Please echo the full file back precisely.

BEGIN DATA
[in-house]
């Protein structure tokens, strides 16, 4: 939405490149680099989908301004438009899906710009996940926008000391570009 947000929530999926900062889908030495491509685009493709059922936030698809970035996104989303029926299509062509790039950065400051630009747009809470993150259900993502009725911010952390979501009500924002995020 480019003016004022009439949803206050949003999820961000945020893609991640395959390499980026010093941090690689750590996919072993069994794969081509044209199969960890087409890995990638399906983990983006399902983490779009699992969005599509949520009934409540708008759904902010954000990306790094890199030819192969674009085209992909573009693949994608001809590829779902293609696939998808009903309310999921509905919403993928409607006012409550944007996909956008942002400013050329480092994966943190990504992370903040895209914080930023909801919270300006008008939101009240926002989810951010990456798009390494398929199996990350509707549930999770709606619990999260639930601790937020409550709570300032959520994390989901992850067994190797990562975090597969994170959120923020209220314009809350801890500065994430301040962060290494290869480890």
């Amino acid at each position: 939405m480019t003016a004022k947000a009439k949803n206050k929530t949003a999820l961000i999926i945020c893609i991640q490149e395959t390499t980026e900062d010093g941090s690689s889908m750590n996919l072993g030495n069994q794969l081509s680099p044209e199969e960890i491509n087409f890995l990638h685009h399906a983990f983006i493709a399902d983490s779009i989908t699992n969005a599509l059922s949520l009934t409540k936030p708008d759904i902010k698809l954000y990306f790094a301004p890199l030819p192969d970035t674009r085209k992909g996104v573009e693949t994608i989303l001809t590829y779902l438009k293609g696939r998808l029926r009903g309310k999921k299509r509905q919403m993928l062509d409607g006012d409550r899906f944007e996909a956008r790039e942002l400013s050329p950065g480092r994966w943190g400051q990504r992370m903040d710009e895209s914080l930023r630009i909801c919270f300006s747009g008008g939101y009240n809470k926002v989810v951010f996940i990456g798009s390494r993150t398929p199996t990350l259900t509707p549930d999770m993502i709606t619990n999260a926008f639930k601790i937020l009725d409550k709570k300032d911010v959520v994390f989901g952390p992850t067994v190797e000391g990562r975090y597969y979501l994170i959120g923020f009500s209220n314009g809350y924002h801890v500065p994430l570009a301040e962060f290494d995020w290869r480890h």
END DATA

[in-house]
């Protein structure tokens, strides 16, 4: 939405490149680099989908301004438009899906710009996940926008000391570009 947000929530999926900062889908030495491509685009493709059922936030698809970035996104989303029926299509062509790039950065400051630009747009809470993150259900993502009725911010952390979501009500924002995020 480019003016004022009439949803206050949003999820961000945020893609991640395959390499980026010093941090690689750590996919072993069994794969081509044209199969960890087409890995990638399906983990983006399902983490779009699992969005599509949520009934409540708008759904902010954000990306790094890199030819192969674009085209992909573009693949994608001809590829779902293609696939998808009903309310999921509905919403993928409607006012409550944007996909956008942002400013050329480092994966943190990504992370903040895209914080930023909801919270300006008008939101009240926002989810951010990456798009390494398929199996990350509707549930999770709606619990999260639930601790937020409550709570300032959520994390989901992850067994190797990562975090597969994170959120923020209220314009809350801890500065994430301040962060290494290869480890």
């Amino acid at each position: 939405m480019t003016a004022k947000a009439k949803n206050k929530t949003a999820l961000i999926i945020c893609i991640q490149e395959t390499t980026e900062d010093g941090s690689s889908m750590n996919l072993g030495n069994q794969l081509s680099p044209e199969e960890i491509n087409f890995l990638h685009h399906a983990f983006i493709a399902d983490s779009i989908t699992n969005a599509l059922s949520l009934t409540k936030p708008d759904i902010k698809l954000y990306f790094a301004p890199l030819p192969d970035t674009r085209k992909g996104v573009e693949t994608i989303l001809t590829y779902l438009k293609g696939r998808l029926r009903g309310k999921k299509r509905q919403m993928l062509d409607g006012d409550r899906f944007e996909a956008r790039e942002l400013s050329p950065g480092r994966w943190g400051q990504r992370m903040d710009e895209s914080l930023r630009i909801c919270f300006s747009g008008g939101y009240n809470k926002v989810v951010f996940i990456g798009s390494r993150t398929p199996t990350l259900t509707p549930d999770m993502i709606t619990n999260a926008f639930k601790i937020l009725d409550k709570k300032d911010v959520v994390f989901g952390p992850t067994v190797e000391g990562r975090y597969y979501l994170i959120g923020f009500s209220n314009g809350y924002h801890v500065p994430l570009a301040e962060f290494d995020w290869r480890h």